Necrotizing fasciitis is a group of aggressive and fast-spreading skin and soft tissue infections that cause subcutaneous tissue and muscle fascia necrosis (death). The infection typically travels along the fascial plane surrounding the muscles. Overlying tissues are initially unaffected, which can delay diagnosis and treatment. The infection rapidly spreads, causing infection of the fascia, perifascial planes, underlying and overlying skin, soft tissue, and muscle.
The best outcomes for patients with necrotizing fasciitis come from obtaining accurate diagnoses and immediate treatment. Treatment begins with antibiotics, typically administered intravenously. In many cases, surgery is also needed to remove dead tissue. Often, more than one surgery is required, and significant soft tissue loss and scarring occurs. Skin grafting to cover areas of tissue loss may also be necessary.
The flesh-eating disease spreads rapidly and aggressively. It destroys tissue and leads to severe infection, shock, and organ failure. Even when treatment is prompt and correct, one out of three people die from necrotizing fasciitis.
Necrotizing fasciitis is a fast-moving infection. Its development depends on which bacteria is its cause. Some cases of the infection can become fatal in just a couple of days, while others may have a slower progression. However, even if the infection progresses slower, significant tissue deterioration is still likely to happen in four or five days.
Early signs of necrotizing fasciitis include intense pain and swelling in the affected area. Redness and blisters may develop within 48 hours, and fever, fatigue, and loss of sensation typically follow as the subcutaneous tissue dies. If the infection is left untreated, the patient will likely develop blood poisoning and begin to show signs of confusion within four to five days. Once the infection has entered the bloodstream, the condition may cause shock and death.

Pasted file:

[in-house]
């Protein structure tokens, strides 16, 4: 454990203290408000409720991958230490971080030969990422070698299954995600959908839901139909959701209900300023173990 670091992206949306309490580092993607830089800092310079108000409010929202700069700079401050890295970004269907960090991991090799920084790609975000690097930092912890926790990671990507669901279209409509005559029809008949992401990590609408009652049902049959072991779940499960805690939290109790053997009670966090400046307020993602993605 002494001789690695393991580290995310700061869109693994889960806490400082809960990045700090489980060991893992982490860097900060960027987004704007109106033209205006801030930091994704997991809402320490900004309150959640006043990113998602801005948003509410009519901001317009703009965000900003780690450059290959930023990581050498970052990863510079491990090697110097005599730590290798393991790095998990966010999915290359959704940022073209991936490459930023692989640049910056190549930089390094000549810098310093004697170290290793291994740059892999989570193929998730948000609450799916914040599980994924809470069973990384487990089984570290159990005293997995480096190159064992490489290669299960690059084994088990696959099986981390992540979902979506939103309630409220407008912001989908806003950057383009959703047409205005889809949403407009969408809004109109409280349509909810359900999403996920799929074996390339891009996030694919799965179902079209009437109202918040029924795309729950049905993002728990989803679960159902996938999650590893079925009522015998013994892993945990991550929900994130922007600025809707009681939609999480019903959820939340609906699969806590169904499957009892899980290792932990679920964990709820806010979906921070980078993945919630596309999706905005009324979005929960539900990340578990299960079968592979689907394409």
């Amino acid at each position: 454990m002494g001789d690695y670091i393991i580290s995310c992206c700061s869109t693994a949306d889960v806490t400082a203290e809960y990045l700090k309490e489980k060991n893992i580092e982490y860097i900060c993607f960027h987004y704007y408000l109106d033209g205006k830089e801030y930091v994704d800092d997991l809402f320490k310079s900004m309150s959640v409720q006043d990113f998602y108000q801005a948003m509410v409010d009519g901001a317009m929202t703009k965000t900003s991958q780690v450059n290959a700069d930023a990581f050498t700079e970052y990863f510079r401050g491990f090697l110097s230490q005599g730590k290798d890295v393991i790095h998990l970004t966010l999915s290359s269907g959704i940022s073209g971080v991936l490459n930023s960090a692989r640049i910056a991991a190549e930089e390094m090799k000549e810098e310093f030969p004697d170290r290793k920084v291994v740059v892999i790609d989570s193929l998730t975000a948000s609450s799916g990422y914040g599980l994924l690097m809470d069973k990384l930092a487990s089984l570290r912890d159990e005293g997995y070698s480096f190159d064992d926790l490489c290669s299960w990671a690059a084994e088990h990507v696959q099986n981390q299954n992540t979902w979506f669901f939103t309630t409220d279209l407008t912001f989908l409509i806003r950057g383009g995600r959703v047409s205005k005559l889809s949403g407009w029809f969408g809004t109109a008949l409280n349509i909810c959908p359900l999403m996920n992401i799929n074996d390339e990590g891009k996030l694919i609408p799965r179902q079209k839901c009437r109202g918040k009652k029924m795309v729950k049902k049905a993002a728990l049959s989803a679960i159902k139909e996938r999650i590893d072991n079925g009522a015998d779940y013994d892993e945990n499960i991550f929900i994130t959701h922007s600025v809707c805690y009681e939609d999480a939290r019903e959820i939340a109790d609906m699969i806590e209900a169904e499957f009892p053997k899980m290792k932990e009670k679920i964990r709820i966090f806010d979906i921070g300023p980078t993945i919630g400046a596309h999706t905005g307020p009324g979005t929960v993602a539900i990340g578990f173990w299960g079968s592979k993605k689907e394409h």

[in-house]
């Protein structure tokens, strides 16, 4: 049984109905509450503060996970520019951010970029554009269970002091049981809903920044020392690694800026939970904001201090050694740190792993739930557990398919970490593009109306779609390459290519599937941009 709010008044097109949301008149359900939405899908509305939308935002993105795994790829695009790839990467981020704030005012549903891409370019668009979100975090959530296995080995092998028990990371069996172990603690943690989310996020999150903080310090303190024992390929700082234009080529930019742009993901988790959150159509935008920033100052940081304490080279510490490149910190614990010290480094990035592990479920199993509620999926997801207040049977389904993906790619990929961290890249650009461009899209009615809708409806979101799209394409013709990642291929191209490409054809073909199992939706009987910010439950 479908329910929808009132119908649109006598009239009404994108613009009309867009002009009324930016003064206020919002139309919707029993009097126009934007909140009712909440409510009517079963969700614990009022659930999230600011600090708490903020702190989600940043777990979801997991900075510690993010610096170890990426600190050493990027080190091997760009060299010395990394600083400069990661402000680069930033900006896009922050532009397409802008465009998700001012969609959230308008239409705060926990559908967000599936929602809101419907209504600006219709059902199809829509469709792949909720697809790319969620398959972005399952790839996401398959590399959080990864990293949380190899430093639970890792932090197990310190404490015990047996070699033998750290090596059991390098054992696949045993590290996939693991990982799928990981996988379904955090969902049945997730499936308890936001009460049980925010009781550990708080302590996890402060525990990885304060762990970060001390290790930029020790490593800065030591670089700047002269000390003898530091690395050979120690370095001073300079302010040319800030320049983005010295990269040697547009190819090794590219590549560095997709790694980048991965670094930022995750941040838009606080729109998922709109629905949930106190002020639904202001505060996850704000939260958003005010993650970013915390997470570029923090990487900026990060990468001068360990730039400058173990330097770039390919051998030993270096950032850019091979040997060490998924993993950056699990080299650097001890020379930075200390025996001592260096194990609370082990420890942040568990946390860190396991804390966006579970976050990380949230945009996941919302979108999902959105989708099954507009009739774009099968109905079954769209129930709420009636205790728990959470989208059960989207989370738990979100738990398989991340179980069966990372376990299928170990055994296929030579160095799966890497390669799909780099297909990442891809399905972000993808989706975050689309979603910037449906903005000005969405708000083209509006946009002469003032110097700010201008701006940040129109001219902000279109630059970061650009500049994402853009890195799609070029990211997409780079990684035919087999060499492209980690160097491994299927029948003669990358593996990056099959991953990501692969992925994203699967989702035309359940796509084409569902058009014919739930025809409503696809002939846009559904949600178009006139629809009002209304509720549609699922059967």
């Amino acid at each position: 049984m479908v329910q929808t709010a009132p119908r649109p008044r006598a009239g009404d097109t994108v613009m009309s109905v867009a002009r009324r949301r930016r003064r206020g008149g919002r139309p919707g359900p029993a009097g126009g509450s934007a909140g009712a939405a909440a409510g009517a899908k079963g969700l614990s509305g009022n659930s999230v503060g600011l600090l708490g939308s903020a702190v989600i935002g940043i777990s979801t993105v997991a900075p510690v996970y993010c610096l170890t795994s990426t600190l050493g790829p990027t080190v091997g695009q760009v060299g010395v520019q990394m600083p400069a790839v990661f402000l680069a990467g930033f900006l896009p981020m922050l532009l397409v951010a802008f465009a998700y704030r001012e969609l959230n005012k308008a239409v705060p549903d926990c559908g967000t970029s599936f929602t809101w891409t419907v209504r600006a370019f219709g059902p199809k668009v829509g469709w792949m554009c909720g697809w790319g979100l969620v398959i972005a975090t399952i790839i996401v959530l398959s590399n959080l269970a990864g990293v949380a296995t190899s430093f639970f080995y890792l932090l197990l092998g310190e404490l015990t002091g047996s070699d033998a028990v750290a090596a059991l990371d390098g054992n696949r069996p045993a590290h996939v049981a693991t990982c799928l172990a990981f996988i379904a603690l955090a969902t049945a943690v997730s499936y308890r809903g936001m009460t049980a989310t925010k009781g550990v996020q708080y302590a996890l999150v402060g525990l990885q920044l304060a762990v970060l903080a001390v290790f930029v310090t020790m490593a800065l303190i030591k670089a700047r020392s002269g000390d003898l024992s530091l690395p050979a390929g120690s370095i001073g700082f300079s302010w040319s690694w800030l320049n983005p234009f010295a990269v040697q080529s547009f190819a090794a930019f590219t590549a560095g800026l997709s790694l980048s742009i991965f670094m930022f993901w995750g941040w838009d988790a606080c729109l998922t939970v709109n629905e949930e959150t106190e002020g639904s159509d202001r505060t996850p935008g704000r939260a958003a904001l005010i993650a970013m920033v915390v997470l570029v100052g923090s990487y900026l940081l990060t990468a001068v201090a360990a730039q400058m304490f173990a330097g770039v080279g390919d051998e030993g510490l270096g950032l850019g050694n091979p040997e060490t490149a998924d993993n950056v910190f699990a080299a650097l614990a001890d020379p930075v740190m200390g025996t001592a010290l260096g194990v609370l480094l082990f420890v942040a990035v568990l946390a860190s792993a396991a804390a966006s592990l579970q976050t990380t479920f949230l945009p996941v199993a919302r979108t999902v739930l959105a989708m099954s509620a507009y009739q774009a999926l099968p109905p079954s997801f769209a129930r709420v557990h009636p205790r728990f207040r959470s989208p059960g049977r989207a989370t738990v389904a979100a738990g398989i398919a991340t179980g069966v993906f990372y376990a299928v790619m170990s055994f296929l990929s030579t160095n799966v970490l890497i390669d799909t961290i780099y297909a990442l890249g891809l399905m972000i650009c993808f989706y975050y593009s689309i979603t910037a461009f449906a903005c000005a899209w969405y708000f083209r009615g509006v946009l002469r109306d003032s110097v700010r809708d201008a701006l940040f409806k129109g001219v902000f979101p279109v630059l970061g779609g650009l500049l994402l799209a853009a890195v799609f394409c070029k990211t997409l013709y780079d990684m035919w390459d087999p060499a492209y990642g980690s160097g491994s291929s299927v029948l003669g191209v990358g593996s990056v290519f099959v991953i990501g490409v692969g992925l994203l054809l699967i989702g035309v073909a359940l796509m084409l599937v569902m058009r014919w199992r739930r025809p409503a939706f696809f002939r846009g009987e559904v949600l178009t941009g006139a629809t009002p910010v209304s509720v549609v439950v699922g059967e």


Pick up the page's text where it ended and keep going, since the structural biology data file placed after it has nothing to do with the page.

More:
Many of the complications of necrotizing fasciitis are severe. They often include:
The key to successful recovery from necrotizing fasciitis is prompt diagnosis and treatment. Doctors should suspect necrotizing fasciitis if a patient presents with red and swollen skin with pain that is disproportionate to the apparent problem. It may also be apparent that the patient has a wound to the skin with blisters present.
When necrotizing fasciitis is suspected, the patient must be given broad-spectrum antibiotics. At the same time, examinations and laboratory and x-ray testing are performed to determine exactly which bacteria is causing the condition. The patient can then be put on a more specific antibiotic for the type of bacteria. Because the damage caused by necrotizing fasciitis occurs deep under the skin's surface, it may be necessary to perform exploratory surgery to diagnose the condition properly.
The patient will also need emergency surgery to remove any tissue the bacteria has already damaged. This is known as debridement. If this isn’t done, the tissue death will spread to surrounding organs. Even when debridement is conducted, all infected tissue must be removed to stop the spread of the disease. If this is unsuccessful, further surgery may be necessary daily as signs of further tissue damage become evident.
In extreme cases, partial or full limb amputation may be necessary to prevent the spread of the infection, and it may be necessary to have subsequent plastic surgeries to repair some of the damage and scarring caused by necrotizing fasciitis.
If you or your family has been affected by the devastating impact of necrotizing fasciitis, and you believe that it could have been prevented with more efficient medical care, contact us at Ross Feller Casey to discuss whether you may be entitled to compensation. If your case of necrotizing fasciitis was caused by medical negligence, you deserve justice for the financial and emotional burdens the condition created for you and your family.
At Ross Feller Casey, we help victims of medical malpractice, including necrotizing fasciitis, get the financial recoveries they deserve. In fact, we have done so for many families just like yours, often winning large, multimillion-dollar verdicts and settlements. While we cannot reverse the medical harm you have suffered, we may be able to ease the financial load that it caused.
Call the law office of Ross Feller Casey in Philadelphia to schedule your free consultation. Your case, like all of our medical malpractice cases, will be handled on a contingency basis. That means there is no cost until we win your case.
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